Transfiguration Lutheran Church in Harlem is my feature for Those Thursday Places.
This place behind the red doors was the link for those who came through Ellis Island from the Virgin Islands, to what was considered New York’s new immigrants that is, West Indians. Transfiguration Lutheran Church was considered the Way Mark for Virgin Islanders that had emigrated to New York to connect with their culture and heritage. Among the many Virgin Islanders who left St. Croix during the Great Depression were my maternal grand-parents Julius and Caroline Gasper-Bough who settled in New York.
Pastor Paul West (my mother’s godfather) was the first full-time pastor at Transfiguration Church. People would talk about his kindness and how he was known for seeking out church members from St. Croix that arrived at Ellis Island, to assist them with the adjustment period in New York City, which included attending church, where one would meet up with other Virgin Islanders.
Looking back as an adult at the Church, I realize what a great effort it took for the many families that traveled into Manhattan (Harlem) from Queens, Brooklyn, Bronx, on the subways, for Sunday worship and to spend time with relatives. This was the place where we learned discipline, respect, and a love that permeated into a strong sense of togetherness. I recognized the value of our heritage, as we intently listen as children to conversations in dialect about St. Croix and its people. At Transfiguration, we shared much in common, including family cousins. There continues to be a bond of love and recognition among those who once attended this place of worship.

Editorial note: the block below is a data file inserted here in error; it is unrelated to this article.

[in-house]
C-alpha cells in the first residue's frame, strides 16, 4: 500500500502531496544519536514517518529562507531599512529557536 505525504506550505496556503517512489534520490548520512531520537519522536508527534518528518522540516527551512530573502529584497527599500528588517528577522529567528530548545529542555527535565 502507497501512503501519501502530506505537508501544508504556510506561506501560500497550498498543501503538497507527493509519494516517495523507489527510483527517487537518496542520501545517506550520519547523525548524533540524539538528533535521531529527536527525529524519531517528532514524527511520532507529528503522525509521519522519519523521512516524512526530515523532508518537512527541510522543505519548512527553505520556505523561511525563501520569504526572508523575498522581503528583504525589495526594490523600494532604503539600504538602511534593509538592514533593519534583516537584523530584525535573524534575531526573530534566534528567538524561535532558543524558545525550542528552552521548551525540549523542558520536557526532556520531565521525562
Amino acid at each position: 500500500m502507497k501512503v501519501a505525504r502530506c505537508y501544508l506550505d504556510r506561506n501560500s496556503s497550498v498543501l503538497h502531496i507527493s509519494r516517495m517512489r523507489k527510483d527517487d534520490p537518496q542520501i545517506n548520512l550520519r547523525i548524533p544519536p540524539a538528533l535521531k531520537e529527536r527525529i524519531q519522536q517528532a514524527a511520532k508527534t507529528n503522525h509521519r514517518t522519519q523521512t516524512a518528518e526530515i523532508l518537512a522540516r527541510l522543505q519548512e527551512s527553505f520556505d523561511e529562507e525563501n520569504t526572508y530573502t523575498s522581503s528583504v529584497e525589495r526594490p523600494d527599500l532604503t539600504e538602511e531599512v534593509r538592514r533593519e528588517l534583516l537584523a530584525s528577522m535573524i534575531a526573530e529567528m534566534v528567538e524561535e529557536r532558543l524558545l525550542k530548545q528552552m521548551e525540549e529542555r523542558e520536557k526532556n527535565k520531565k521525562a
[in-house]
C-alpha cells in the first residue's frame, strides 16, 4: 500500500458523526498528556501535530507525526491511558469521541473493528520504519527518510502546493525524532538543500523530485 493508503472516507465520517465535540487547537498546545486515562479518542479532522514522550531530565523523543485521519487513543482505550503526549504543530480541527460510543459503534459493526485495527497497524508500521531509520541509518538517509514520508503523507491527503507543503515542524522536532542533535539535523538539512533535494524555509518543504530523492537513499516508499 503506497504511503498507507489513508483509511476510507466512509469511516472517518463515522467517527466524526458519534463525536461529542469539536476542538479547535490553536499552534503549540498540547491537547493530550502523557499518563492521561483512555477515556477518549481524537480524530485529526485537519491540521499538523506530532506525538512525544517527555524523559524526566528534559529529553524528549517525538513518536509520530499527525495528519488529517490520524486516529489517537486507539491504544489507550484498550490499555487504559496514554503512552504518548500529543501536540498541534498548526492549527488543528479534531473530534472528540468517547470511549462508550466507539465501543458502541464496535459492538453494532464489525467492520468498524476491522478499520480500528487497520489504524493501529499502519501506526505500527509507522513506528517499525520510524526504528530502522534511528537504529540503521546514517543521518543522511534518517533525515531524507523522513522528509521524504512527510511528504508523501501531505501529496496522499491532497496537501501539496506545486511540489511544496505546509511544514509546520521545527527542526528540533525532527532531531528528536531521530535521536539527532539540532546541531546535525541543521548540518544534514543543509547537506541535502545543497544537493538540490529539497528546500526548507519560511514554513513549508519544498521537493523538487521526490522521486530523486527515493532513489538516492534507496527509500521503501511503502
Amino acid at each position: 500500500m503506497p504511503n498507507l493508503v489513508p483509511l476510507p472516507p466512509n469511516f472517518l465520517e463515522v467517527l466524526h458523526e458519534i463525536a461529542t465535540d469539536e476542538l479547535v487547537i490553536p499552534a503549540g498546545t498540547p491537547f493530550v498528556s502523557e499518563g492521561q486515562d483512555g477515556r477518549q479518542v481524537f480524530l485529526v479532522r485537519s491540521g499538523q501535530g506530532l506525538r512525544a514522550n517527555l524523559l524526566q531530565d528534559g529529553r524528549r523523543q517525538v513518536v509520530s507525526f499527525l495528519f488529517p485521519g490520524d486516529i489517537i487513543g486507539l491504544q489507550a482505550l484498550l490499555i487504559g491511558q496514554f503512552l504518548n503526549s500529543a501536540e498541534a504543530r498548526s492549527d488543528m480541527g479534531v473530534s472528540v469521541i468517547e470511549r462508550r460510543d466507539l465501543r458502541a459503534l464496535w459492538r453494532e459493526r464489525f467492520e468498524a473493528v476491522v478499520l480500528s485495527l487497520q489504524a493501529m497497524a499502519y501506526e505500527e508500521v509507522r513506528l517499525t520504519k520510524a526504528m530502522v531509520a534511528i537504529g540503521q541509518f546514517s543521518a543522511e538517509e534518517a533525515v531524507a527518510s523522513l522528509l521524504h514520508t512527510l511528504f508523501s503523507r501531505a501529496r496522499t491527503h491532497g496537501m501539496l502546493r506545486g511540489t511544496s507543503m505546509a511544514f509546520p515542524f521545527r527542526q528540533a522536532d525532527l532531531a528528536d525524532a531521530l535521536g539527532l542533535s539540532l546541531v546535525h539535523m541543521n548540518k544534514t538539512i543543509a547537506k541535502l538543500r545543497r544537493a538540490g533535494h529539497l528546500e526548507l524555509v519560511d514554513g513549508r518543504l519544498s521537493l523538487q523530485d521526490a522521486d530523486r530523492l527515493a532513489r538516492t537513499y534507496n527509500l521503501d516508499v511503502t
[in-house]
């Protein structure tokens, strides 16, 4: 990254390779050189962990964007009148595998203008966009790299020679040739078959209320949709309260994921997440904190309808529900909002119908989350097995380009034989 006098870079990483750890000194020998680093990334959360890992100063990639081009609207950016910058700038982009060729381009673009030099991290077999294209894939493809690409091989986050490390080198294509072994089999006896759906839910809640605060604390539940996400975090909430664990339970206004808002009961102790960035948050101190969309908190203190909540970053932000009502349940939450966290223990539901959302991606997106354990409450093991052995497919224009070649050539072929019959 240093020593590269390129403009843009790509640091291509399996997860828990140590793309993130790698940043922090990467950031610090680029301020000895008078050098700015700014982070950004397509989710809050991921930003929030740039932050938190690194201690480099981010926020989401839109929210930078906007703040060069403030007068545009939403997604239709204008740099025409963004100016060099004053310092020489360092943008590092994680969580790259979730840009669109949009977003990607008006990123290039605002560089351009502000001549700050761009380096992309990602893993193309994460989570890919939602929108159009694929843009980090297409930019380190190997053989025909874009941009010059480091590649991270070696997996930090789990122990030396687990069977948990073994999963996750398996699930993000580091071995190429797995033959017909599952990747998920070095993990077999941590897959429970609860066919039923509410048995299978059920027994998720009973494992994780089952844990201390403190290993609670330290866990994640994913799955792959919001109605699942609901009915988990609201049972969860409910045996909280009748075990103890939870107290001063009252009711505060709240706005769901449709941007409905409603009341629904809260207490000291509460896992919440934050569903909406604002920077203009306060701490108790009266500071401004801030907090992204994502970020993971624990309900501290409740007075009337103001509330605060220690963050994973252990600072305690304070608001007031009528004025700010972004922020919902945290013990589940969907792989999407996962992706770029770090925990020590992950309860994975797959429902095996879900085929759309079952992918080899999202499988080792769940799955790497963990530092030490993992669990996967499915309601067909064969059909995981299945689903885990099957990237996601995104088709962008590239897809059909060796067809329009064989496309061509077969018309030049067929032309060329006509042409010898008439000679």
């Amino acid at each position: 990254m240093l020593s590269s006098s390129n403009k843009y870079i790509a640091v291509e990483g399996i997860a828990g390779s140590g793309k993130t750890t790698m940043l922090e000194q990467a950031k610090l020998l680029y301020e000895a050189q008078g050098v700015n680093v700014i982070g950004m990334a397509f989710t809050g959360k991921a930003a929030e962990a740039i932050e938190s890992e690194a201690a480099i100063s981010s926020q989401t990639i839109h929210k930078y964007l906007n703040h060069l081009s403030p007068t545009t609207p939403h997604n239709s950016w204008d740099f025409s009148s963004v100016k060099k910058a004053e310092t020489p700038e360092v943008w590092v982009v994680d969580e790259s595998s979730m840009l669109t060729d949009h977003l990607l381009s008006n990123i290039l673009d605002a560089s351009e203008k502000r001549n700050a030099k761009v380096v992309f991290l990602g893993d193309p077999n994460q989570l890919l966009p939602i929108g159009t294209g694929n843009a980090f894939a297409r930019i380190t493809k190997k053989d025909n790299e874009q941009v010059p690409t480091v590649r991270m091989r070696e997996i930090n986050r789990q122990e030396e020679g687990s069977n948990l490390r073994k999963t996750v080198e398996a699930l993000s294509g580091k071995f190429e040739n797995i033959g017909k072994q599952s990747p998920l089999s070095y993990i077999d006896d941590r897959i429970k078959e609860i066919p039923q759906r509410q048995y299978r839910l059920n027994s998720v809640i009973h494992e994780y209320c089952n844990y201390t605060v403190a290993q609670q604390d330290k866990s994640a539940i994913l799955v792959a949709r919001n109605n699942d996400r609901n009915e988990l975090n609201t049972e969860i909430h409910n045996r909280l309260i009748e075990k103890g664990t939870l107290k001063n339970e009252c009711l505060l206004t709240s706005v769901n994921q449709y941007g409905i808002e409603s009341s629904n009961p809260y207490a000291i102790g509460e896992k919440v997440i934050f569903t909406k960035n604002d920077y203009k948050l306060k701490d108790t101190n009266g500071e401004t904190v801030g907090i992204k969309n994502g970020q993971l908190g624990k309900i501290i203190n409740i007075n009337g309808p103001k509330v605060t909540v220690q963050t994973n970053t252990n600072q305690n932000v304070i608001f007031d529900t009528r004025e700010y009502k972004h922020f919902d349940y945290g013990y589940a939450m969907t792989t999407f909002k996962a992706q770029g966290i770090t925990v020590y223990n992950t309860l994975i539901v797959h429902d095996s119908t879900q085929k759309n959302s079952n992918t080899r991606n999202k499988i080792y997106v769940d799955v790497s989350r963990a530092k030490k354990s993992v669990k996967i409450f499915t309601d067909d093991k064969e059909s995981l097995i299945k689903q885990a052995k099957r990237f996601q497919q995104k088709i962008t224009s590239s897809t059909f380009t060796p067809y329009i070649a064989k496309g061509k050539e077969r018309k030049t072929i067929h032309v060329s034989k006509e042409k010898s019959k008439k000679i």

During the summer of 2011, I was afforded the opportunity to visit New York City. While in Harlem waiting for my daughter who was getting her hair braided (which takes hours upon hours), I decided to take a walk along 125th Street. I saw the old landmarks: The Apollo Theatre, the Adam Clayton Powell Plaza, and the merchandise of the many vendors.
After an exhausting tour, I thought, “hey, why don’t I go down to the West side and see Transfiguration Church”, so I took a bus from ST. Nicholas Avenue to the West Side and then walked up one block to 126th. Street. Things did change in the neighborhood. The corner newspaper candy store was now a Starbucks Coffee Shop. Up the block you could see a famous outdoor soul food café. Places were different and so were faces. Harlem now had a diversity of people. This place was plain different. When I turned the corner on 126th Street, and glimpsed those red doors to the church, I knew I was home.
What a feeling of joy and the fond memories that took over me, I wanted to go back and get my daughter so she could see and hear the stories, but I couldn’t. So I turned the knob, and to my surprise the door was open. I saw the altar where we took communion. The pews, everything, appeared so much smaller. Lo and behold, Pastor Paul West’s youngest son came to the door and welcomed me in with the warmest smile.
What a wonderful conversation we had about those days. He was able to bring me up- to- date on some of the members I once knew and many that I no longer remembered. I was able to bring him up-to-date to the happenings on St. Croix which became my home for over 30 years.
We came out of the church, he locked the doors went on his way. I locked that moment and that place, in my mind forever. This year, Transfiguration Lutheran Church commemorates and celebrates its 90th year at 74 West 125th Street, New York, NY.